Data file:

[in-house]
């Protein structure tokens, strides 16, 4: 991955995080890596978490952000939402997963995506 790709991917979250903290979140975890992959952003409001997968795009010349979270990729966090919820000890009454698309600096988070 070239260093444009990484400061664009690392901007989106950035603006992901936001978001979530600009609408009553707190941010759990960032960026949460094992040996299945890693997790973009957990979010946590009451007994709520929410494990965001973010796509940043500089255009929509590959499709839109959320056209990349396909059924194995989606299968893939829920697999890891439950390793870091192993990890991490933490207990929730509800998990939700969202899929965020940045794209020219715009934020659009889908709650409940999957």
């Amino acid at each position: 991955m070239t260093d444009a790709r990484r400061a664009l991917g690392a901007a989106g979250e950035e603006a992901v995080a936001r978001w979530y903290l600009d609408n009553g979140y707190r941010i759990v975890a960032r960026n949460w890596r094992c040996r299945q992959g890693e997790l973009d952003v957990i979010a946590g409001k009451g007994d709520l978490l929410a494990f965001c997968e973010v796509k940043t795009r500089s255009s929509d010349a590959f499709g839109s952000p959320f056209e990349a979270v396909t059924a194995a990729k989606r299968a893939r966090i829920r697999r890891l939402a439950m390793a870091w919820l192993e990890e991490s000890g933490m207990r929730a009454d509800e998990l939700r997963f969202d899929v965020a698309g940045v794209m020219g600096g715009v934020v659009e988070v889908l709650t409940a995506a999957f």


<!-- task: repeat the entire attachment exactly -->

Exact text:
[in-house]
């Protein structure tokens, strides 16, 4: 991955995080890596978490952000939402997963995506 790709991917979250903290979140975890992959952003409001997968795009010349979270990729966090919820000890009454698309600096988070 070239260093444009990484400061664009690392901007989106950035603006992901936001978001979530600009609408009553707190941010759990960032960026949460094992040996299945890693997790973009957990979010946590009451007994709520929410494990965001973010796509940043500089255009929509590959499709839109959320056209990349396909059924194995989606299968893939829920697999890891439950390793870091192993990890991490933490207990929730509800998990939700969202899929965020940045794209020219715009934020659009889908709650409940999957």
């Amino acid at each position: 991955m070239t260093d444009a790709r990484r400061a664009l991917g690392a901007a989106g979250e950035e603006a992901v995080a936001r978001w979530y903290l600009d609408n009553g979140y707190r941010i759990v975890a960032r960026n949460w890596r094992c040996r299945q992959g890693e997790l973009d952003v957990i979010a946590g409001k009451g007994d709520l978490l929410a494990f965001c997968e973010v796509k940043t795009r500089s255009s929509d010349a590959f499709g839109s952000p959320f056209e990349a979270v396909t059924a194995a990729k989606r299968a893939r966090i829920r697999r890891l939402a439950m390793a870091w919820l192993e990890e991490s000890g933490m207990r929730a009454d509800e998990l939700r997963f969202d899929v965020a698309g940045v794209m020219g600096g715009v934020v659009e988070v889908l709650t409940a995506a999957f």